Congress Has Known About John Roberts’s Wife’s Shady Financial Dealings for Months
Another financial scandal for another Supreme Court justice.
Jane Roberts, the wife of Supreme Court Chief Justice John Roberts, has allegedly been paid more than $10 million by an array of high-class law firms; at least one of these firms argued a case before her husband in the Supreme Court, after paying her hundreds of thousands of dollars. And the cherry on top is that Congress has known about these allegations for months.
The Senate Judiciary Committee has come under immense pressure to do something, anything, in the face of numerous revelations of how crooked America’s Supreme Court is. Justices Clarence Thomas and Neil Gorsuch have both been reported to have participated in shady dealings; frustration mounted as Roberts has refused to cooperate with the Senate Judiciary Committee in responding to the troubling allegations.
And now it’s becoming more and more clear why: It’s a small club, and Roberts has no problem being part of it.
Business Insider reports that two years after Roberts ascended to lead the court in 2005, his wife, Jane, pivoted from an illustrious career as a lawyer to become a legal recruiter, matching lawyers up to elite corporations and firms. Between 2007 and 2014, Jane Roberts cashed in $10.3 million in commissions in her newfound career. And the complaint pressing forward the revelations was filed in December; reporting on Jane Roberts’s ethically questionable career vis-à-vis her husband’s position had been published even back in January.
The allegations come from Jane Roberts’s old colleague Kendal B. Price, who worked at the same recruiting firm she did. In Price’s complaint, he explains that a partner at the firm told him Jane Roberts was “the highest earning recruiter in the entire company ‘by a wide margin.’” While she surely may be highly qualified, the eye-popping numbers cause even more concern around the question of how Supreme Court justices and their families enrich themselves—particularly at the expense of judicial responsibility, given that some of the firms Jane Roberts profited from would then appear in front of the court led by her husband.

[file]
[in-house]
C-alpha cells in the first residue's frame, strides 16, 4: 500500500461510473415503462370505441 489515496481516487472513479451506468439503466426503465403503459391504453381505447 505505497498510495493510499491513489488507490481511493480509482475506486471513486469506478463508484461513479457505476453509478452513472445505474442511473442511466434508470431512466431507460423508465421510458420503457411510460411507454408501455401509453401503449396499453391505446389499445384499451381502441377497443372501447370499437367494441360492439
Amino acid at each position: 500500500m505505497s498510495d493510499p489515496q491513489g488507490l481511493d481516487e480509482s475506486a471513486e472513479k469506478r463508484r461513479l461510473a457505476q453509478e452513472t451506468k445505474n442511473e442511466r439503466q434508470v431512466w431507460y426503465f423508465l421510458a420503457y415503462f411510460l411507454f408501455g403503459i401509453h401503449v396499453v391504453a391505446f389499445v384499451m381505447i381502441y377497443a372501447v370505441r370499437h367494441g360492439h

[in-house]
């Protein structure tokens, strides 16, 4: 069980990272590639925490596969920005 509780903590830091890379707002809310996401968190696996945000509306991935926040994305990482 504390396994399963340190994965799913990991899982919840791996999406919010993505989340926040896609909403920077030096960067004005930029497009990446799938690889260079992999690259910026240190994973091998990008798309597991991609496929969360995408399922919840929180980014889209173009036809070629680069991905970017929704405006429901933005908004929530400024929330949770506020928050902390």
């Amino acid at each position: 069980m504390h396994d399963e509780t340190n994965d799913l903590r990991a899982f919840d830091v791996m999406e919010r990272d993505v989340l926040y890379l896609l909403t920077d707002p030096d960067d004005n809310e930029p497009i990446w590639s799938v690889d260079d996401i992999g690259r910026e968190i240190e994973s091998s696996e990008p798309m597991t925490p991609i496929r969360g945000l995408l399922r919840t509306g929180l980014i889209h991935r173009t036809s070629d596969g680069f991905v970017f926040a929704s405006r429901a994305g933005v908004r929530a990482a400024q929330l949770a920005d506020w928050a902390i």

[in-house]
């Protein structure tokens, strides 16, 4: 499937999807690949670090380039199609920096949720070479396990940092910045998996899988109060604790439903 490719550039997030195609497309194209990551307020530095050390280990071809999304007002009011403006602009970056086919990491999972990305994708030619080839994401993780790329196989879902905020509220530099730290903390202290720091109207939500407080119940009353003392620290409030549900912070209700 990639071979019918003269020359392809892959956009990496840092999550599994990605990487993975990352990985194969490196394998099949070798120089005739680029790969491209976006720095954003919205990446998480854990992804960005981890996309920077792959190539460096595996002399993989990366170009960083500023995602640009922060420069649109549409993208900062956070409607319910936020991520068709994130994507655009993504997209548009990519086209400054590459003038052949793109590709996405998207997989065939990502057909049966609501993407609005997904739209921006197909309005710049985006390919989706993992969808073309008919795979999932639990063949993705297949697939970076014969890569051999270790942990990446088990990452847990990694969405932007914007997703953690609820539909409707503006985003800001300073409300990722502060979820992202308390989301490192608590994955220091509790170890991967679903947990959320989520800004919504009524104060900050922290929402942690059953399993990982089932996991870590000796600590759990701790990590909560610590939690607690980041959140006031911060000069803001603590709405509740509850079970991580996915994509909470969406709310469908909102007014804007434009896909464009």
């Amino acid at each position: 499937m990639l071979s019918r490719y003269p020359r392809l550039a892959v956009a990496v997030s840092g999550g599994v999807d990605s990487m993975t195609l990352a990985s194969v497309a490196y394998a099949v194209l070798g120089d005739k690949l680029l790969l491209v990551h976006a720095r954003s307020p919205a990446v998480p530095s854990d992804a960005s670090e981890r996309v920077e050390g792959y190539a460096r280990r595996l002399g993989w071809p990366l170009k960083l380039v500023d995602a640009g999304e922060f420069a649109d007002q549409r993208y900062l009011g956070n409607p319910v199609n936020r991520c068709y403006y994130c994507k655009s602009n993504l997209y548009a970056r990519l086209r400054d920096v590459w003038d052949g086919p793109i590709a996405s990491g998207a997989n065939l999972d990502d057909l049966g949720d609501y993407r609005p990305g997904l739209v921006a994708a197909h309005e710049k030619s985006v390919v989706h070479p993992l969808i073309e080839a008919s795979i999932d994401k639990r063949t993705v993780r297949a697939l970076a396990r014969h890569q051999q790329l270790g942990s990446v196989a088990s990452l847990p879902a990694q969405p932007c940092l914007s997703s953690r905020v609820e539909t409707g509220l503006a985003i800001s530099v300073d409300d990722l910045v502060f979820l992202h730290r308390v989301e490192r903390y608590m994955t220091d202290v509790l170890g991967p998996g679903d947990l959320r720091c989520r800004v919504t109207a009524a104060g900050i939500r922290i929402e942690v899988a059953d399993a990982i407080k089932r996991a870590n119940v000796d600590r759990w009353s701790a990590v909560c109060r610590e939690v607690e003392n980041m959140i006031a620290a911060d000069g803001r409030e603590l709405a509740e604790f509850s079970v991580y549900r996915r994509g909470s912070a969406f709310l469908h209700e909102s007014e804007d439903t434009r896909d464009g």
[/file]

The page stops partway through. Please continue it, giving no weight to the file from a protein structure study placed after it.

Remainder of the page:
“She restructured her career to benefit from his [John Roberts’s] position,” Price wrote in an affidavit. “I believe that at least some of her remarkable success as a recruiter has come because of her spouse’s position.”
The details of exactly how much Jane Roberts has made follows the stream of revelations related to other conservative justices on the court. Justice Thomas has received secret and lavish gifts for decades from Nazi memorabilia–collecting billionaire and GOP donor Harlan Crow, including luxurious island-hopping excursions on superyachts and even a secret deal in which Crow bought Thomas family property and proceeded to upgrade it while Thomas’s mother still lived in it.
Last week, it was revealed that Justice Neil Gorsuch successfully sold a 40-acre property that he had been trying to sell for two years to an undisclosed buyer; the buyer of the nearly $2 million Colorado ranch was the CEO of a law firm that has since had 22 cases with business before the court.
Amid all this, Senate Judiciary Committee Dick Durbin has continued to remain under fire. He has spent weeks now kindly passing the buck to Justice Roberts to lead reform on ethical standards for the court; he has seemingly done so while knowing that Roberts himself is implicated in potential ethics violations. Meanwhile Durbin has refused to eliminate a blue slip rule that has prevented Democrats from confirming more judges—especially while Senator Dianne Feinstein remains absent.
In the face of corruption, elected officials can either respond appropriately or maintain false hope in the system that created such corruption in the first place. The more Durbin and his colleagues continue to do the latter, the more they actively allow and even encourage further corruption.